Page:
of the protein, since there was no evidence of physical denaturation. The greater sensitivity of heparin cofactor activity relative to progressive antithrombin activity (Fig. 4A) is consistent with the original observation by Rosenberg and Damus [30] of a selective reduction of heparin cofactor activity with lysine-specific reagents. It is of interest that neither al-proteinase inhibitor [31] nor Cl-inactivator [32] exhibited this sensitivity to glucose. The more rapid loss of activity in the presence of [14C]glucose (Fig. 4A vs. 4C) may be due to impurities present in the preparation. Trheb et al. [33] found reactive contaminants in eight radioactive glucose preparations from three different manufacturers. These same authors found the apparent incorporation of 400 mol glucose per mol collagen upon heating the protein with 95 mM [lac]glucose at 35°C for 20 days, whereas analysis by the thiobarbituric acid assay suggested less than 8 mol per mol protein. We found a similar discrepancy between the amount of glucose incorporated into antithrombin III determined by the two methods. Our experiments were performed in the presence of 1.2 M citrate which by itself preserves the activity of antithrombin III. Thus the observed losses are definitely due to the presence of the glucose. Nonenzymatic glycosylation of proteins, including plasma proteins, has been thoroughly demonstrated [34-37]. Most of these studies involved prolonged exposure to millimolar concentrations of the sugar at 37°C to simulate in vivo conditions of diabetic individuals. Although diabetics are known to experience thrombotic complications [38], antithrombin III showed no loss of heparin cofactor activity when incubated at 37°C in the presence of 2 M glucose for up to 2 days (unpublished data), suggesting that the rate is too slow under these conditions to be of any physiological significance. In summary, we have shown that neutral and acidic sugars vary widely in their ability to stabilize antithrombin III towards heat, and that incorporation of a carboxylate group into a sugar molecule improves its stabilizing properties. Dicarboxylic acids are excellent stabilizers and their potency depends very little on the nature of the chain separating the carboxyl groups. Some of the compounds, such as tricarballylate and glucarate, to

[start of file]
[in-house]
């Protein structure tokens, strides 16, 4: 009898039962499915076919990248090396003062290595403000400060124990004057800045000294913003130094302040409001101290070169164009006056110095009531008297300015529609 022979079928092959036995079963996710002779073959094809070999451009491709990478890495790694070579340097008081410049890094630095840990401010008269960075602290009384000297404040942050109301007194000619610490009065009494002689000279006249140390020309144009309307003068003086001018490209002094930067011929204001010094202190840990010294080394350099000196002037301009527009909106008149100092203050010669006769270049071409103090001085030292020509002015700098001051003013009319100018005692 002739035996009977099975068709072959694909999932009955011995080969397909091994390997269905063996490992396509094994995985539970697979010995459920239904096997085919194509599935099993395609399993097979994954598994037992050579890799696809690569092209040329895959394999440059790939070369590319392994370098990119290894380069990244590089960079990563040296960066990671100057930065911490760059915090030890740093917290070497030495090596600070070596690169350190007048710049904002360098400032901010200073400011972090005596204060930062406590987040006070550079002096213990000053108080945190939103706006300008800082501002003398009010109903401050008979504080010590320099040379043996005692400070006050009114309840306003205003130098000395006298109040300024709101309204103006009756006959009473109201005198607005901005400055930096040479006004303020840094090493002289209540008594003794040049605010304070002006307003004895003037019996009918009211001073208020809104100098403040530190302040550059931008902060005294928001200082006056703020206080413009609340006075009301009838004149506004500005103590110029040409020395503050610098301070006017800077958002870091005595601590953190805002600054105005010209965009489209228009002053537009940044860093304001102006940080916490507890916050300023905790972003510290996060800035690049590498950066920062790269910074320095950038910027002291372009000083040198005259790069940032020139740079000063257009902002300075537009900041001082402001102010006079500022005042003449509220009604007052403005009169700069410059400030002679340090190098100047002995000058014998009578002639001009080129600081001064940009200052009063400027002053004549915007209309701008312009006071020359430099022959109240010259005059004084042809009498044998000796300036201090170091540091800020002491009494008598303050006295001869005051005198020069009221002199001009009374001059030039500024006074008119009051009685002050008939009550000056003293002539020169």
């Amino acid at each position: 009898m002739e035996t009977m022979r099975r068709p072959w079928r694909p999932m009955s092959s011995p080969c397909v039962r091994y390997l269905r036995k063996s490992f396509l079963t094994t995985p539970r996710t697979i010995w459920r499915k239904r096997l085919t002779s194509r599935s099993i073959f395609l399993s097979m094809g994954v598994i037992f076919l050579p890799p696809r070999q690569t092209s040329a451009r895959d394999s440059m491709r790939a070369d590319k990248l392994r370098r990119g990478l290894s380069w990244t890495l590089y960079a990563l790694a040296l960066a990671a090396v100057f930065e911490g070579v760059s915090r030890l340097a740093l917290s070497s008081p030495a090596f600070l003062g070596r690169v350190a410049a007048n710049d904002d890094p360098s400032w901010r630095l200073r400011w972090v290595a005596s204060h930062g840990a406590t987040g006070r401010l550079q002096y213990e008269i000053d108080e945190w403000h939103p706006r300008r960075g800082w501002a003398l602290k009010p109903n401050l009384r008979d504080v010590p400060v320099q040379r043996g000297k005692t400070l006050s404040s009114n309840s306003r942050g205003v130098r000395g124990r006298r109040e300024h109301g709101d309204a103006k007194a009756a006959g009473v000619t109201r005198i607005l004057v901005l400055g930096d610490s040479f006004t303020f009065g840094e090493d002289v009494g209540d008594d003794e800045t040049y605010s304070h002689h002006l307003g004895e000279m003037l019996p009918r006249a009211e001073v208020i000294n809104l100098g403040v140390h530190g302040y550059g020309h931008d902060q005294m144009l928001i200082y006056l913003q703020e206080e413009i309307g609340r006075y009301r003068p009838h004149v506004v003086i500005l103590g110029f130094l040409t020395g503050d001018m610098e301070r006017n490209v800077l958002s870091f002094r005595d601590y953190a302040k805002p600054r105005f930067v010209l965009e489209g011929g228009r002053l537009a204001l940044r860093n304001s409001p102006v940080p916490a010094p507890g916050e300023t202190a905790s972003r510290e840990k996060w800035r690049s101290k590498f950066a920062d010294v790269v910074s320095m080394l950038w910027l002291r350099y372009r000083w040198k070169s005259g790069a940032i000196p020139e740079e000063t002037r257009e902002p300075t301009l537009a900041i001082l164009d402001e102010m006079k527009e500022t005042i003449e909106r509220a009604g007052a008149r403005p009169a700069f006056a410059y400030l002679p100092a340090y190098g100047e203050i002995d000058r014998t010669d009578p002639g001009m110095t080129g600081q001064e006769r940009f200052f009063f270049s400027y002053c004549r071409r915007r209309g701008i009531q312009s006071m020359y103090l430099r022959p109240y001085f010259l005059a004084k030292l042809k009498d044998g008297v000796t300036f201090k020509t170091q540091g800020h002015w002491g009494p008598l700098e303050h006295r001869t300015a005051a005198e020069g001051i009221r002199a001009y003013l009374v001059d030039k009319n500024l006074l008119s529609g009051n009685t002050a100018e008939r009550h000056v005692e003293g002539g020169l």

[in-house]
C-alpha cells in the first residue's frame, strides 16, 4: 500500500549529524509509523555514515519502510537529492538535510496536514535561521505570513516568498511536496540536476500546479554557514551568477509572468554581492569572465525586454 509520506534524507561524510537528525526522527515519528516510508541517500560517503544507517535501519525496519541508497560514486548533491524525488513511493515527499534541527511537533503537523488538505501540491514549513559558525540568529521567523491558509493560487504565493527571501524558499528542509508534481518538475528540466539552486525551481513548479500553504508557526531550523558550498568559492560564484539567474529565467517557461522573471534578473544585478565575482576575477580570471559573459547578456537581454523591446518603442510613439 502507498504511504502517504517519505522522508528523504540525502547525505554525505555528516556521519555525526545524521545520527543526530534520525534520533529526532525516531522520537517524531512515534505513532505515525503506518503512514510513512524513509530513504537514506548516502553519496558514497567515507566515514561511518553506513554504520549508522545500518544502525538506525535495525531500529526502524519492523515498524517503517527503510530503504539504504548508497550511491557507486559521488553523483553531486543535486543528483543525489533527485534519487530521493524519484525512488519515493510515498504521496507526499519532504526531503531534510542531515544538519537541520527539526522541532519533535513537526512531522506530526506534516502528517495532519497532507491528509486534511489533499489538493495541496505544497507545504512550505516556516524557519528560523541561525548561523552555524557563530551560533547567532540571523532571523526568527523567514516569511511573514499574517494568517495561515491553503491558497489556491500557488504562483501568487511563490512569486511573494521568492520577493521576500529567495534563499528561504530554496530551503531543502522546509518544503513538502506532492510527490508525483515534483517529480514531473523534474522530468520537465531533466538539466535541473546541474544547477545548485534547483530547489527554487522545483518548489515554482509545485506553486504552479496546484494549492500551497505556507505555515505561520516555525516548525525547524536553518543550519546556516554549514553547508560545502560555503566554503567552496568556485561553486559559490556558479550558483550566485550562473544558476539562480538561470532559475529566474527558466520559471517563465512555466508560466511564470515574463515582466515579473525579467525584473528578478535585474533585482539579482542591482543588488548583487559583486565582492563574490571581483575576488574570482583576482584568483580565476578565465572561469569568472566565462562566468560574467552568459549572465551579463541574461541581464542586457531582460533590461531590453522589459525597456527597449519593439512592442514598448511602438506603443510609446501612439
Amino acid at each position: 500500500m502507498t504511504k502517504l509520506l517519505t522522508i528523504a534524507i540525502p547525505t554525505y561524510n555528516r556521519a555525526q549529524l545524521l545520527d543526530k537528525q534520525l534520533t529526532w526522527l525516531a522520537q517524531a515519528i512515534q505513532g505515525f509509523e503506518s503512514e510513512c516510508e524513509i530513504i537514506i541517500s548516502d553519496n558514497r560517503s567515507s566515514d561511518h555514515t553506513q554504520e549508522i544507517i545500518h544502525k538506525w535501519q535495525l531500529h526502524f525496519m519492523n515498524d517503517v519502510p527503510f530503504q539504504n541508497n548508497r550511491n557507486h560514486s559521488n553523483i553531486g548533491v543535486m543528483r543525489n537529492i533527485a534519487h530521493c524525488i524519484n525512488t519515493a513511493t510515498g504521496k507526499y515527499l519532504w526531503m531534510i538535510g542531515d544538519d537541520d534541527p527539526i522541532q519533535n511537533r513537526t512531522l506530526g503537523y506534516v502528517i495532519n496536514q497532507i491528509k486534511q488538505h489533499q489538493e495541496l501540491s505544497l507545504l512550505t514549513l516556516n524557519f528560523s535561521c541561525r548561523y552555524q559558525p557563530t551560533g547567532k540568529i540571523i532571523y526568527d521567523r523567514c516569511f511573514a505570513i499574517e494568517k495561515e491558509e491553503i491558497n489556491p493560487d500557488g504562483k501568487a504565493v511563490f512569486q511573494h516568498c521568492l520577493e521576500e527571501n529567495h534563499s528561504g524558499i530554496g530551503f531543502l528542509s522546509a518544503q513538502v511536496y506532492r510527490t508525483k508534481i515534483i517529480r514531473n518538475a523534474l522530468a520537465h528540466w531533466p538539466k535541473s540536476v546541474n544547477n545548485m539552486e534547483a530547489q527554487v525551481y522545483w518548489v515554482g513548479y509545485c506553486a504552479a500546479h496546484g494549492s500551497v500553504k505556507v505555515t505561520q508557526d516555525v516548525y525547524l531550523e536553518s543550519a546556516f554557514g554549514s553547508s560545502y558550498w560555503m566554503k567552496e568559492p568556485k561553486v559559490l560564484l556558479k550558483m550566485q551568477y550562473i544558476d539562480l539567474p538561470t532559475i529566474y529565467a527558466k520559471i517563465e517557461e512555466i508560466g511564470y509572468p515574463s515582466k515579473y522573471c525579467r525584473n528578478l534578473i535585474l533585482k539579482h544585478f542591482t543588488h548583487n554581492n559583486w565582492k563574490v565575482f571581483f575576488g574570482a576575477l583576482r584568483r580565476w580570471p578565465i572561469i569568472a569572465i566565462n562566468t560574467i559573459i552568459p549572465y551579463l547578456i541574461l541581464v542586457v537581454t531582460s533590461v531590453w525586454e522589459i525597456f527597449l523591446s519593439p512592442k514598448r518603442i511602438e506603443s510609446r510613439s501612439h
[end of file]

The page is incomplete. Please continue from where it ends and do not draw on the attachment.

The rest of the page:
our knowledge, have not been tested previously. Finally, even though glucose stabilized antithrombin III in terms of physical denaturation, its covalent incorporation into the protein caused loss of the heparin cofactor activity. Thus, caution should be exercised when stabilizing proteins with reducing sugars.

Acknowledgements We thank David Friedman for technical assistance. This work was supported by National Institutes of Health in the form of research Grants RR 05737 and H L 21791, and a career development award to K.C.I. (HL00325). This report constitutes Publication No. 578 from the American Red Cross Blood Services Laboratories.